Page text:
Community solar capacity in the U.S. is expected to continue its rapid growth, increasing by 7 GWdc by 2027, according to an analysis from Wood Mackenzie.
Wood Mac increased its forecast for 2022-2026 by 477 MW, due in part because of new policy-enabled community solar markets, such as Deleware and New Mexico. The U.S. currently has 4.4 GWdc of installed solar capacity.
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The community solar forecast could increase by another 1.2 GWdc, Wood Mac said, if pending legislation is approved in five states.
Wood Mackenzie and the Coalition for Community Solar Access collected data on customer acquisition costs for the US community solar market and found that costs to acquire large customers are lower, but more variable, on a per watt basis than acquisition costs for residential customers.Courtesy: Wood Mackenzie
Illinois and New York account for the greatest state-level changes to the forecast. New York is projected to continue to be the leading community solar market, with 1.3 GWdc coming online between 2022-2027.
Report findings also highlighted that community solar-plus-storage can provide grid flexibility, but regulatory models do not currently recognize how these projects can manage load.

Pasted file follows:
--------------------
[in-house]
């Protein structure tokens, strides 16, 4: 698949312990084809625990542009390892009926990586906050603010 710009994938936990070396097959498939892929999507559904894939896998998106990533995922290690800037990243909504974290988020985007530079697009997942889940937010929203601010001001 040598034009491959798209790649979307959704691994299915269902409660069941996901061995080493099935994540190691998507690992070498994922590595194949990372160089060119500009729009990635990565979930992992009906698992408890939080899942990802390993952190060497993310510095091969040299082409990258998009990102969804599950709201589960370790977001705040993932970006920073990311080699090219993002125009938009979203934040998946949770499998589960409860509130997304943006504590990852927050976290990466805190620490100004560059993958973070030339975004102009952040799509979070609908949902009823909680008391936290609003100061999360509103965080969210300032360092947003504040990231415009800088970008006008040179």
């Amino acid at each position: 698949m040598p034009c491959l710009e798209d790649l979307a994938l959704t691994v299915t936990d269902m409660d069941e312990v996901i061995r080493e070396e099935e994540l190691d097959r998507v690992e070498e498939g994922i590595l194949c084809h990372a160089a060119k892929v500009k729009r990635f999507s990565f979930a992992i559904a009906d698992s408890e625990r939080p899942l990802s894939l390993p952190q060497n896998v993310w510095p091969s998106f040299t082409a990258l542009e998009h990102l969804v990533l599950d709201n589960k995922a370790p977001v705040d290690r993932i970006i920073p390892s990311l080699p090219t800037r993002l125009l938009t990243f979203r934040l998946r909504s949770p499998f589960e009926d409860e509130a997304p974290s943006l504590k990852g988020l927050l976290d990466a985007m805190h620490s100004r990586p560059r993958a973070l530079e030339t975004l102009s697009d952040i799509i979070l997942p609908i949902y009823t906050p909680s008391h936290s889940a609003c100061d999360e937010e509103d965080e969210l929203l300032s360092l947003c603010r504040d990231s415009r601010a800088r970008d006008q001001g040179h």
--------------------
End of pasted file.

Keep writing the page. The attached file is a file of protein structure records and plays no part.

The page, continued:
“As community solar becomes an increasing share of non-residential projects, developers are contending with high grid upgrade costs to manage this new load on the distribution end of the grid. Community solar-plus-storage could help manage this load and provide grid flexibility, but so far, its scope is limited to a few states, and current rules do not necessarily value storage for its grid resilience capabilities,” said Rachel Goldstein, US Solar Research Analyst for Wood Mackenzie.
Massachusetts now requires SMART-qualifying facilities larger than 500 kilowatts (kW) to be co-located with storage, while New York’s Value of Distributed Energy Resources (VDER) provides financial incentives for co-locating community solar with storage.
New regulatory proposals in California could help the state contend with new net metering rules while providing financial advantages for community solar-plus-storage projects.
At present, community solar is taking root in a third of states. The Biden Administration wants community solar to reach 5 million households by 2025 and create $1 billion in energy bill savings.